In The Future

Black Mountain

Jagjaguwar, 2008

REVIEW BY: Sean McCarthy


In general, progressive rock is about the least sexy genre of music out there. You can point to several factors: the richly complex themes that reside in a lot of progressive rock albums isn’t the stuff of back seat makeout sessions; the odd timing shifts of a lot of progressive rock also doesn’t bode well for boot knockin’; and finally, many progressive rock vocalists are grating enough to kill any romantic vibes. This may be a reason why progressive rock is more the soundtrack of long night role-playing sessions than music to get you to “home plate.”

There are exceptions to every rule, however. And Vancouver’s Black Mountain does their best to make progressive rock actually sound sexy on In The Future. The band, led by Stephen McBean, do this by seriously blurring the lines of progressive rock, ‘70s era straightforward stoner rock and even a bit of falsetto soul. In fact, only about a third of this album sounds anything like progressive rock.

For neophytes to progressive rock, In The Future is a great starter disc. The kickoff track “Stormy High” is pure butt rock, and that is by no means a criticism. McBean’s guitar lays down a riff deep enough to rattle your speakers and drummer Joshua Wells adds another layer of heaviness. The track, like most of the album, shows Black Mountain’s care of rhythm, something many progressive rock bands have little to no interest in developing. my_heart_sings_the_harmony_web_ad_alt_250

Black Mountain’s attention to rhythm, thanks mainly to Wells’ drumming, Matthew Camirand’s bass and even Jeremy Schmidt’s Steely Dan-like keyboard work, should be enough to lure non-progressive rock fans in. And if that doesn’t work, Amber Webber’s vocals should dispel virtually anyone’s fear of progressive rock. Her weary, almost bluesy voice is at the forefront of “Night Walks,” the beautiful bummer of a closing track that is a perfect complement to a solo, drunken late night pity party. Her other centerpiece, “Stay Free,” isn’t nearly as powerful, but it managed to get on the Spiderman 3 soundtrack.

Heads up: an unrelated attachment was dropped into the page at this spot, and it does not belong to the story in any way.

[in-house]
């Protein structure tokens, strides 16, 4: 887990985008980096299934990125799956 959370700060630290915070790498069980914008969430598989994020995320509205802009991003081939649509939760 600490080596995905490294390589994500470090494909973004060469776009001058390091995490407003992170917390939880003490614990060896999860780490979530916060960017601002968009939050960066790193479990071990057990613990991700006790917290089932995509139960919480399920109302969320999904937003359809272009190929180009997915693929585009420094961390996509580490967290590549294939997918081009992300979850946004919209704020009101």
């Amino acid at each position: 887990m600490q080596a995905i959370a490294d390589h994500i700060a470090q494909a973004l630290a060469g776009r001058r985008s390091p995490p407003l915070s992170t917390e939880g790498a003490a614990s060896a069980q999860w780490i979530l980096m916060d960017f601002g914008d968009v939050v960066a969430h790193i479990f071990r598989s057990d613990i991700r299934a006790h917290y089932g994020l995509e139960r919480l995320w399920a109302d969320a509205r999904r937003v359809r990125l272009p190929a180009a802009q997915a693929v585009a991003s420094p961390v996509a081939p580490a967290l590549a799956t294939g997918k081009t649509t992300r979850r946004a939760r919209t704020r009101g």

So what’s progressive about In The Future, aside from a cover so bitchin’ that it makes you nostalgic for albums? First off, there are plenty of allusions to epic battles, witches and mythology on this disc. Secondly, there are plenty of shifting time signatures. But mainly, it’s because of Black Mountain’s affinity for “epic” tracks, specifically in the eight minute “Tyrants” and the way overboard sixteen minute-plus “Bright Lights.” “Tyrant” represents the band’s best progressive rock traits: a large, full sound assault that sounds like three songs compacted into one, but it never loses momentum. Unfortunately, the same can’t be said with “Bright Lights.” Even a quarter way through, the song runs out of ideas and the almost comedic moaning of “Light Bright” by McBean will most likely bring about memories of the glowing lights Hasbro toy than of the “total nightmares,” “darkness” and “destruction” the song tries to convey in its lyrics and sound.

Fortunately, “Night Walks” redeems that sixteen minute monstrosity with a beautiful, almost country-esque ballad. It’s a great ending to an album that, while paying some major respects to progressive rock, is accessible enough to be in any rock lover’s collection. Hardly a “dumbed down” version of progressive rock, In The Future is an album that’s brainy enough to accompany a marathon session of World Of Warcraft and rambunctious enough for a Saturday night kegger.

Rating: B+

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© 2009 Sean McCarthy and The Daily Vault. All rights reserved. Review or any portion may not be reproduced without written permission. Cover art is the intellectual property of Jagjaguwar, and is used for informational purposes only.